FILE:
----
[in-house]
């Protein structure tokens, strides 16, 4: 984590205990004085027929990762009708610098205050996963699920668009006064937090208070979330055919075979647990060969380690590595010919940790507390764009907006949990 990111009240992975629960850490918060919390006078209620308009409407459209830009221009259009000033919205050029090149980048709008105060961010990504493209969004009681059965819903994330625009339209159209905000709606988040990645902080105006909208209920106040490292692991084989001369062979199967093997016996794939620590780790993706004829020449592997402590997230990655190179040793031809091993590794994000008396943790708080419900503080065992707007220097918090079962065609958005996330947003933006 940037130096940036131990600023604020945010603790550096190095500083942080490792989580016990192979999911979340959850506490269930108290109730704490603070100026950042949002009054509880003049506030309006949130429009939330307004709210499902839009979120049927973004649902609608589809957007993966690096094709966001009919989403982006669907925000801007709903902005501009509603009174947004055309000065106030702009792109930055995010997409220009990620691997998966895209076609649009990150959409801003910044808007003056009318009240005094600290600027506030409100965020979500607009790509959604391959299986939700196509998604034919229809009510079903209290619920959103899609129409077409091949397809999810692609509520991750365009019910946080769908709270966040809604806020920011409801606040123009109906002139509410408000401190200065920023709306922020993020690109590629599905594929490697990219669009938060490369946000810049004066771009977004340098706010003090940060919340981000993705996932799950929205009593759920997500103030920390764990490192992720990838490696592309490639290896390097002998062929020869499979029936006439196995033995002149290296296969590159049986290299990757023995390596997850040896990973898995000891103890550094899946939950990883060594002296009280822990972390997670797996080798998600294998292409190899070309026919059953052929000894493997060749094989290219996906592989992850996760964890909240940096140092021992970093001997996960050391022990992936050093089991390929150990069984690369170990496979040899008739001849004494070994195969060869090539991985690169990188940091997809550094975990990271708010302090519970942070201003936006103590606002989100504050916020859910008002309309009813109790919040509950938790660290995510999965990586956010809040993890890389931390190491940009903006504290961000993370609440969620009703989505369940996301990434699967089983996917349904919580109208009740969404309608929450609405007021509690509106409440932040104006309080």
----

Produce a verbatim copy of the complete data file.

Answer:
[in-house]
């Protein structure tokens, strides 16, 4: 984590205990004085027929990762009708610098205050996963699920668009006064937090208070979330055919075979647990060969380690590595010919940790507390764009907006949990 990111009240992975629960850490918060919390006078209620308009409407459209830009221009259009000033919205050029090149980048709008105060961010990504493209969004009681059965819903994330625009339209159209905000709606988040990645902080105006909208209920106040490292692991084989001369062979199967093997016996794939620590780790993706004829020449592997402590997230990655190179040793031809091993590794994000008396943790708080419900503080065992707007220097918090079962065609958005996330947003933006 940037130096940036131990600023604020945010603790550096190095500083942080490792989580016990192979999911979340959850506490269930108290109730704490603070100026950042949002009054509880003049506030309006949130429009939330307004709210499902839009979120049927973004649902609608589809957007993966690096094709966001009919989403982006669907925000801007709903902005501009509603009174947004055309000065106030702009792109930055995010997409220009990620691997998966895209076609649009990150959409801003910044808007003056009318009240005094600290600027506030409100965020979500607009790509959604391959299986939700196509998604034919229809009510079903209290619920959103899609129409077409091949397809999810692609509520991750365009019910946080769908709270966040809604806020920011409801606040123009109906002139509410408000401190200065920023709306922020993020690109590629599905594929490697990219669009938060490369946000810049004066771009977004340098706010003090940060919340981000993705996932799950929205009593759920997500103030920390764990490192992720990838490696592309490639290896390097002998062929020869499979029936006439196995033995002149290296296969590159049986290299990757023995390596997850040896990973898995000891103890550094899946939950990883060594002296009280822990972390997670797996080798998600294998292409190899070309026919059953052929000894493997060749094989290219996906592989992850996760964890909240940096140092021992970093001997996960050391022990992936050093089991390929150990069984690369170990496979040899008739001849004494070994195969060869090539991985690169990188940091997809550094975990990271708010302090519970942070201003936006103590606002989100504050916020859910008002309309009813109790919040509950938790660290995510999965990586956010809040993890890389931390190491940009903006504290961000993370609440969620009703989505369940996301990434699967089983996917349904919580109208009740969404309608929450609405007021509690509106409440932040104006309080």